Historically, the city began its humble beginnings by harvesting the pine forests for turpentine and wood. These were used to build ship masts, lumber, and other wood products. Eventually, the pine trees were cut down to accommodate crucial city establishments. However, this did not last because the boll weevil infestation devastated crops in the 1900s. And so, the city had to find a new source of economy and ended up sustaining itself on cotton cultivation. With due time, the city decided to harvest peanuts, which was a successful endeavor. Dothan is now known to produce one-quarter of the US peanut consumption, supporting and bringing in a significant chunk of its financial resources. Due to this fact, the city hosts the National Peanut Festival each year, which is a 10-day fair that has a peanut theme. Initially, the festival continued for three days. Still, due to its popularity, it eventually grew to a celebration of a week and a half. This event brings in approximately 160,000 visitors each year, which in itself is a boost to the local economy.

Attractions In Dothan

Old houses in the historic landmark park near Dothan, Alabama
Old houses in the historic landmark park near Dothan, Alabama. 

While Dothan is not a big tourist destination, it still possesses many landmarks worth visiting. This city has a lot to offer, from prominent museums to plenty of art and culture if you are ever visiting the area. Some of the most well-known attractions in the city include:

US Army Aviation Museum

This historical museum carries some of the country's oldest and most priceless aviation pieces. It also holds the biggest collection of helicopters in the world! One can view several army aviation films and interpretive material during one's visit.

Southeast Alabama Community Theater

This destination is worth visiting if one is a fan of theater and drama. Here, the Dothan community showcases its theatrical talent in some dramatical pieces, which are often showcased to the public.

Peanuts Around Town

The Dothan Downtown Redevelopment Authority (DDRA) founded this innovative, ongoing art project that consisted of redecorating the city using giant peanuts! To be more specific, 5-foot-high, concrete-filled monumental peanut sculptures. Each peanut is decorated to represent the concept of a local business or a civic organization. There are currently about 40 peanuts around the city.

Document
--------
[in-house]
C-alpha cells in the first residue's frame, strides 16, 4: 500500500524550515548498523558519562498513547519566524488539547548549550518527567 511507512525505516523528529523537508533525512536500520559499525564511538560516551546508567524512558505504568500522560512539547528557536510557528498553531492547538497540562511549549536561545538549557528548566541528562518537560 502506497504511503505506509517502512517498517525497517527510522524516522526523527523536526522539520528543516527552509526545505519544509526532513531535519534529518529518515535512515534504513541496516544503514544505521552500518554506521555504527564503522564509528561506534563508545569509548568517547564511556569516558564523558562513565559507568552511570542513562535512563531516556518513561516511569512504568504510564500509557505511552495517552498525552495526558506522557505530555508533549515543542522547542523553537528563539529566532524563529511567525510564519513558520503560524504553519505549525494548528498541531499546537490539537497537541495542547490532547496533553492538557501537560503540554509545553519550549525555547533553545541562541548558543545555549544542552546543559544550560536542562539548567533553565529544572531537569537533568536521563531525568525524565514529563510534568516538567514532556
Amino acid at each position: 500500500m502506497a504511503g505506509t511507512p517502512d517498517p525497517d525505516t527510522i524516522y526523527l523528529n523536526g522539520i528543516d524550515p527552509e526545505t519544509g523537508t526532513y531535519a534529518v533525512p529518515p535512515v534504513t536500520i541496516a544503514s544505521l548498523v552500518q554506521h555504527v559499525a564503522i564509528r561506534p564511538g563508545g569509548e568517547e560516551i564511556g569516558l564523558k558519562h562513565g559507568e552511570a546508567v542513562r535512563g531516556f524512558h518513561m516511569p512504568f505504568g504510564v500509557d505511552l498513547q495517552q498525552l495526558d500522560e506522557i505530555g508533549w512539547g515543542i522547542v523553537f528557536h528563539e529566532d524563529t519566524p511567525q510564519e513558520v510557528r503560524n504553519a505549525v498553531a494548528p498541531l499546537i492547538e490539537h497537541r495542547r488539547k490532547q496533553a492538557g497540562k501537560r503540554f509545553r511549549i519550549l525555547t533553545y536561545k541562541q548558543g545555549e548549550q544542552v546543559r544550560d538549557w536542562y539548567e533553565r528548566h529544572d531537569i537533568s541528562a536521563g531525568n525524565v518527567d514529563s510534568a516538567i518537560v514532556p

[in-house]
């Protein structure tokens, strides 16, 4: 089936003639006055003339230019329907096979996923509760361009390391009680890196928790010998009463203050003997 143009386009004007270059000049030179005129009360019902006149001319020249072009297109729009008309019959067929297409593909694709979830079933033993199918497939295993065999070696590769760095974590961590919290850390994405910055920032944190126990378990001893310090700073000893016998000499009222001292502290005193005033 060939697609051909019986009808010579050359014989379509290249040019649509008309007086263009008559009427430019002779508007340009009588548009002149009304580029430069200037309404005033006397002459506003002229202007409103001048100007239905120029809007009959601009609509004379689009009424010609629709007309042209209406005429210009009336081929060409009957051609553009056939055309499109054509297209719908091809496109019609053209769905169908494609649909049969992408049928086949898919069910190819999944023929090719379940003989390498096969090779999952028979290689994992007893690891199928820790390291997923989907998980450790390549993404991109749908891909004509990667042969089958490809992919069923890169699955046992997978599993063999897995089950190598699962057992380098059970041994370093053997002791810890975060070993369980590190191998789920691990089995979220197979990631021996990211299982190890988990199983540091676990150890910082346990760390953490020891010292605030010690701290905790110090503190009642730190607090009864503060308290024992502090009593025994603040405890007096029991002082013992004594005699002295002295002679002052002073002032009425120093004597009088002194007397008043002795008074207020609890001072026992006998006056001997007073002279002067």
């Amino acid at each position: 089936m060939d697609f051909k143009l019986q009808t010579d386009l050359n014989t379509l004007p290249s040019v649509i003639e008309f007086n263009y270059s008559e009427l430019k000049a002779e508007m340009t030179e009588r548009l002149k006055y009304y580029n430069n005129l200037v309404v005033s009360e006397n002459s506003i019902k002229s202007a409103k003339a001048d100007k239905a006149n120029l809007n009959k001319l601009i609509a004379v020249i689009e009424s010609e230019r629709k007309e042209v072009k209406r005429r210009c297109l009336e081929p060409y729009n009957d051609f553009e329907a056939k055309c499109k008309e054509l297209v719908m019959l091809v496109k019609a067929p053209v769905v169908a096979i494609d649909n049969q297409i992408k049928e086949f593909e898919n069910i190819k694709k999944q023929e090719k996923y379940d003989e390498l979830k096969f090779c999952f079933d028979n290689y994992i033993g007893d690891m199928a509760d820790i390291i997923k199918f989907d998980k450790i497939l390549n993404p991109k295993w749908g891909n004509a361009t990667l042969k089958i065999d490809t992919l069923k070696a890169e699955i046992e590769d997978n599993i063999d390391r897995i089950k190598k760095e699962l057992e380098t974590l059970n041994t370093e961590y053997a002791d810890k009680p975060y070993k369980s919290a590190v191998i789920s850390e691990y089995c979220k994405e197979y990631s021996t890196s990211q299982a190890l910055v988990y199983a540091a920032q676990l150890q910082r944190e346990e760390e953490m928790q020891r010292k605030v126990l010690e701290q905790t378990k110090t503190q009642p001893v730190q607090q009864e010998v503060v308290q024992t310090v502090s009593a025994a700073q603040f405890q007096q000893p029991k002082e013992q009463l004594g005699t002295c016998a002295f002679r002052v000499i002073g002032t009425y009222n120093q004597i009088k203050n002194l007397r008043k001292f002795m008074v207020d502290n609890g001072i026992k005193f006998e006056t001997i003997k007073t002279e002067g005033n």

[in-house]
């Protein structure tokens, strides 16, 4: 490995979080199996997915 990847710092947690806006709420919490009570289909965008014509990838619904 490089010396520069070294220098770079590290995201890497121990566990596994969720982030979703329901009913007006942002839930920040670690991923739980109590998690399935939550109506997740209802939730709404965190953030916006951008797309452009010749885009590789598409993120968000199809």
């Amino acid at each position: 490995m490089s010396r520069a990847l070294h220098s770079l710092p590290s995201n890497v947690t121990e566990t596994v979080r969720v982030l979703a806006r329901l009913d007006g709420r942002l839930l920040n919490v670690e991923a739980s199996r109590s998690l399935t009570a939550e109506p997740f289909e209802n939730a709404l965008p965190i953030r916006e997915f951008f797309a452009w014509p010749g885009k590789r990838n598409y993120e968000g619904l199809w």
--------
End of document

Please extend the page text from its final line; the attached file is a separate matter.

Dothan Area Botanical Gardens

A haven for nature lovers, this destination consists of a 50-acre botanical garden with a wide variety of breath-taking flowers and nature trails. This garden is more appealing because it is pet-friendly, with dogs often welcome into the garden.

Highland Oaks Golf Course

A destination for those who love golfing, Highland Oaks offers three nine-hole championship courses, each with unique features. It is also part of Alabama's Robert Trent Jones Golf Trail.

Wiregrass Festival of Murals

This unique concept consists of a collection of stunning historical murals painted on prominent buildings in the historic downtown area. It is an ongoing project executed by several national and international artists.

Other significant landmarks worth visiting are the George Washington Carver Monument, the George Washington Carver Museum, the Wiregrass Museum of Art, Landmark Park, Spark Theater Company, The Dothan Opera House, and of course, the "World's Smallest City Block." While Dothan boasts all the commodities of a big city, it still manages to preserve its small-town southern charm and hospitality. While the city isn't very known for its tourism, it still attracts plenty of visitors to the area. Often considered one of the friendliest cities to visit in the US, it is hard to be there and stand-alone for five minutes without someone coming up to you and starting a conversation.